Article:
WASHINGTON—A pullback in military spending dragged down overall orders for big-ticket items from U.S. factories in May, but underlying readings showed business spending picking up from its winter slump.
Demand for durable goods—products such as cars and refrigerators that are designed to last at least three years—declined a seasonally adjusted 1.0% from April, the Commerce Department said Wednesday. It was the first decline in four months. Economists surveyed by The Wall Street Journal forecast orders would remain flat compared with April's level.
But outside the volatile transportation segment, demand for long-lasting goods declined a modest 0.1%. Swings in the civilian- and defense-aircraft categories can cause choppiness in the overall figure. And excluding defense, durable goods orders rose 0.6%.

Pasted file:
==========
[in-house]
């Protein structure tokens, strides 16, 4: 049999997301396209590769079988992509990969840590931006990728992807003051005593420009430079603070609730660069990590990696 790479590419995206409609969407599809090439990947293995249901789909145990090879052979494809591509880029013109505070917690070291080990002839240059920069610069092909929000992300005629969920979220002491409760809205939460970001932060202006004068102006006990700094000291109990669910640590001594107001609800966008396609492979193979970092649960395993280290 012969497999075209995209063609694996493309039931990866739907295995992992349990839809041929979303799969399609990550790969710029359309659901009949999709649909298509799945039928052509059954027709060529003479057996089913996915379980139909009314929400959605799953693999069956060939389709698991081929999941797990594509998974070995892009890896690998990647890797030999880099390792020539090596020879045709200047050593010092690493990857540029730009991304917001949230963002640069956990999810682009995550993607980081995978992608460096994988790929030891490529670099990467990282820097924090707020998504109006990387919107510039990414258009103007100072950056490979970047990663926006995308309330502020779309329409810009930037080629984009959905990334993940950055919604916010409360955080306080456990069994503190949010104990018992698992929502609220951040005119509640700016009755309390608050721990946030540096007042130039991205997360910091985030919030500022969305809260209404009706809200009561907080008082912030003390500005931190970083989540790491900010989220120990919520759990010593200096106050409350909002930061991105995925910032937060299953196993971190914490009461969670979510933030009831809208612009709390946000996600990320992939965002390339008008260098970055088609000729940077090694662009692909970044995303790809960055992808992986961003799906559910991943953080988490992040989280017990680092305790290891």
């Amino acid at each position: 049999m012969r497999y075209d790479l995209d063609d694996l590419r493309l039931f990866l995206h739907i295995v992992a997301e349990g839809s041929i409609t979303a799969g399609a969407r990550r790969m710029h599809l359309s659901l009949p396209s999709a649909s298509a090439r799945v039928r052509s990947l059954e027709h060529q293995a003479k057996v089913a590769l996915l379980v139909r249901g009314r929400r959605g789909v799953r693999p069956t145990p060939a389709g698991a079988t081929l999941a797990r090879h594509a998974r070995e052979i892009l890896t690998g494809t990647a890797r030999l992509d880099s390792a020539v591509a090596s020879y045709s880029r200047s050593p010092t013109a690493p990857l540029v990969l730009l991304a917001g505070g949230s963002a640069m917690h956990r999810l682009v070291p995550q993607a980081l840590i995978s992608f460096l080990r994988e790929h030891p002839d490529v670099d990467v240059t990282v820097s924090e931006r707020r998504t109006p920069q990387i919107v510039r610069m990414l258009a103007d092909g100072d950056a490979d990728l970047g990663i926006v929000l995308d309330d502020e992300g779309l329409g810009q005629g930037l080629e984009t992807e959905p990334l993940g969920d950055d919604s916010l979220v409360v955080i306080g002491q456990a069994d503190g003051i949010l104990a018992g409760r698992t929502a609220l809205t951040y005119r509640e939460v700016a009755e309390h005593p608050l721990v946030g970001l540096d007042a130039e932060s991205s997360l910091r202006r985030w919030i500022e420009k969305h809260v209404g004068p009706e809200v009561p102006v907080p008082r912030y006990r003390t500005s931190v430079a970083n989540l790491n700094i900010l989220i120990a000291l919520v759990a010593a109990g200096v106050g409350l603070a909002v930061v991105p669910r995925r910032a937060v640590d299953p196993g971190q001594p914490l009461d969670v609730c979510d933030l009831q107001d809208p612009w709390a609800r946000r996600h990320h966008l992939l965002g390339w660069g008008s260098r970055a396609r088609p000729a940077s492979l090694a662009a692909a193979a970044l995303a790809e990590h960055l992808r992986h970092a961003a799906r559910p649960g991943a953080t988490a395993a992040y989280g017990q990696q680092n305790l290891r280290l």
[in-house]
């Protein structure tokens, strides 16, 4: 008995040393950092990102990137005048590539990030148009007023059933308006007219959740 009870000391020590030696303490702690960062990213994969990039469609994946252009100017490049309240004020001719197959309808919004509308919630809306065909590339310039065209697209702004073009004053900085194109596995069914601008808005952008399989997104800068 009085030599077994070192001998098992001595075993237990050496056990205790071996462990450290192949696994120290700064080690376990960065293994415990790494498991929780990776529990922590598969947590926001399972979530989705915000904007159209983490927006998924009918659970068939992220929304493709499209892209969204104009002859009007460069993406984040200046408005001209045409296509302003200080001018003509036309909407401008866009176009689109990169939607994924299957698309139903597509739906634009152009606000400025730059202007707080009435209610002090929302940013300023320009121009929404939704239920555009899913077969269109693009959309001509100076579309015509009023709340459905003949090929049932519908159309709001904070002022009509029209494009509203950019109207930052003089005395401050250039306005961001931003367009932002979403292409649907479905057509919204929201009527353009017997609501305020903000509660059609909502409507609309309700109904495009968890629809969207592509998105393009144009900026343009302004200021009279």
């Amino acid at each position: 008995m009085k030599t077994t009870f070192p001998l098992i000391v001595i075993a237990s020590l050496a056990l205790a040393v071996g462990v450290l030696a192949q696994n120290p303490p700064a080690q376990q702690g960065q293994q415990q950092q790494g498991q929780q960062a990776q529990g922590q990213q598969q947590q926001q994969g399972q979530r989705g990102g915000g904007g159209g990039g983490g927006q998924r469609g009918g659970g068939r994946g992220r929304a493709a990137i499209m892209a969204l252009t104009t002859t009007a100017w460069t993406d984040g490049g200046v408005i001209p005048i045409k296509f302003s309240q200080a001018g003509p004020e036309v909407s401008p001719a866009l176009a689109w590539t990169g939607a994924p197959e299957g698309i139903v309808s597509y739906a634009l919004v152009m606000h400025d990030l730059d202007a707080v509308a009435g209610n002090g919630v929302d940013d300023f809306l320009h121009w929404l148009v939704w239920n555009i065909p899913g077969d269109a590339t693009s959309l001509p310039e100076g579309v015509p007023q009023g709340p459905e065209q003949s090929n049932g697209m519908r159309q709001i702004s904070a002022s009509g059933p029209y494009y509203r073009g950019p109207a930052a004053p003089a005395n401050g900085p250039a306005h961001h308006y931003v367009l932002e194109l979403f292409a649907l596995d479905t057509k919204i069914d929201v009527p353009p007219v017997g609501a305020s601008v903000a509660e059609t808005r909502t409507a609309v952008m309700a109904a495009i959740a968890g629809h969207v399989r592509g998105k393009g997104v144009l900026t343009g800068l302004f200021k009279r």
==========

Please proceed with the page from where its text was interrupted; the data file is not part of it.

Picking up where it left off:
"In short, the orders details were not as weak as the headline figure," said Jim O'Sullivan, chief U.S. economist at High Frequency Economics.
A U.S. Navy order of 10 new submarines for $17.6 billion likely caused April's defense capital-goods orders to surge 38.2%. In May, the category was down 31.4%.
New orders for motor vehicles and parts, and stronger business spending largely drove the underlying gains in durable-goods orders.
U.S. durable goods orders drop 1.0%, driven by pullback in military spending
June 25, 2014 by Leave a Comment